The best mountain bike stems are an important factor when it comes to the control of your mountain bike, but which one should you choose?
Our round-up of the best mountain bike stems in both 31.8mm and 35mm clamp sizes.
A mountain bike stem is the bit that connects the handlebars to the fork steerer. They come in different lengths and with different rises. Modern stems are typically between 40mm and 70mm long with bolt at the rear and four bolts at the front.
It is possible to measure differences in weight between models of stem, and if you’re really in tune with your bike, there are subtle differences in stiffness to evaluate. It’s not easy, but keep all the components the same, and ride the same trail over and over again with different stems, and the nuances begin to become apparent.
Equally, get up close and it becomes obvious which stems are really well thought-out and have the best combination of construction, material choice, geometry and even the fasteners — something that’s important on a component that needs to handle big forces.
First job is to work out what stems will actually fit on to your bike. You’ll need to know your fork’s steerer size and handlebar diameter.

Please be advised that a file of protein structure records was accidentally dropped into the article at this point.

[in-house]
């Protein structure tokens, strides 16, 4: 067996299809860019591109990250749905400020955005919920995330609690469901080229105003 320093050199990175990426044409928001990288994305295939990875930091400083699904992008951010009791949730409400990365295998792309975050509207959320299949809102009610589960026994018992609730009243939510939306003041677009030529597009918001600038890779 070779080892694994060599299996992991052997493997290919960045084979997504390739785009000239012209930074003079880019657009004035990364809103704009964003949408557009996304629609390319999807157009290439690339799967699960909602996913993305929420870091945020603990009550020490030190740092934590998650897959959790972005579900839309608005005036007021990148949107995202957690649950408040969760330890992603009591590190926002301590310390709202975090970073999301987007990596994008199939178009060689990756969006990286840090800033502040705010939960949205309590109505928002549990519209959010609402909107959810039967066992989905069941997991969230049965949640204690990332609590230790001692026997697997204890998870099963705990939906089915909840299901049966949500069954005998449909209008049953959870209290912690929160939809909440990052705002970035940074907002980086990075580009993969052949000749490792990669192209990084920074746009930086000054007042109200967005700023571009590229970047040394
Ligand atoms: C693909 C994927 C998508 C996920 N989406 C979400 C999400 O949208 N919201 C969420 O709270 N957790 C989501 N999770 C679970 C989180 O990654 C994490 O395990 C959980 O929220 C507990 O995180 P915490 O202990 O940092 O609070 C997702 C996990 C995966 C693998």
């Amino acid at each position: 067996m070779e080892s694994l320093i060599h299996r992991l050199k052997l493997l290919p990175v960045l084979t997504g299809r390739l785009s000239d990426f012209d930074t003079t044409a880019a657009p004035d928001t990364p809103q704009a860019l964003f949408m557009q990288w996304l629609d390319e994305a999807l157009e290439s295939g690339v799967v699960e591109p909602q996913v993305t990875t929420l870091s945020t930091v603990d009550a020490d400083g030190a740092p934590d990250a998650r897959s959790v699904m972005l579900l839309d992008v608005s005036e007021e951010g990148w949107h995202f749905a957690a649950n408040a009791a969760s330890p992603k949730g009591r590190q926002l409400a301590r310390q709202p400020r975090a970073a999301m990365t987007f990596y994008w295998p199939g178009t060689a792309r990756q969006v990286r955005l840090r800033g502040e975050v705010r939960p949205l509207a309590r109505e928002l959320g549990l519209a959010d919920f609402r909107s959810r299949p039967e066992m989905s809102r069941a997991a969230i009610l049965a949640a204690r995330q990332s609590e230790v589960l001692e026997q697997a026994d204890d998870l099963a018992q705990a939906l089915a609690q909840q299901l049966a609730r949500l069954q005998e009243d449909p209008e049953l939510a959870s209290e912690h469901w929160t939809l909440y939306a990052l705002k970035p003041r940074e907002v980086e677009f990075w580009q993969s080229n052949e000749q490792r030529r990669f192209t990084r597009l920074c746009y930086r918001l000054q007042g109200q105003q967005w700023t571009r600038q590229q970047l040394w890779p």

Your fork steerer is almost certainly going to be the usual 1-1/8th” diameter (the other option is 1.5in but it’s very rare these days). Use a tape measure to measure the diameter of your headset top cap and you’ll instantly see if it’s not for a 1-1/8th” fork steerer fork.
Best mountain bike stems
These our are current favourite best mountain bike stems. See the links to full reviews down the page.
- KS Ether
- Syntace Megaforce 2
- Funn Crossfire
- Race Face Turbine R 35
- Renthal Apex
- USE Ultimate Vyce 35
‘View Deal’ links
You will notice that beneath each product summary is a ‘View Deal’ link. If you click on one of these links then mbr may receive a small amount of money from the retailer should you go to purchase the product from them. Don’t worry, this does not affect the amount you pay.
Best mountain bike stems
Syntace Megaforce 2 stem
If money were no object: first choice
Price: €118.00 | Weight: 105g | Colours: Black | Lengths: 30, 40, 50, 60, 70, 80mm
Pro: Ticks all the boxes
Con: That price tag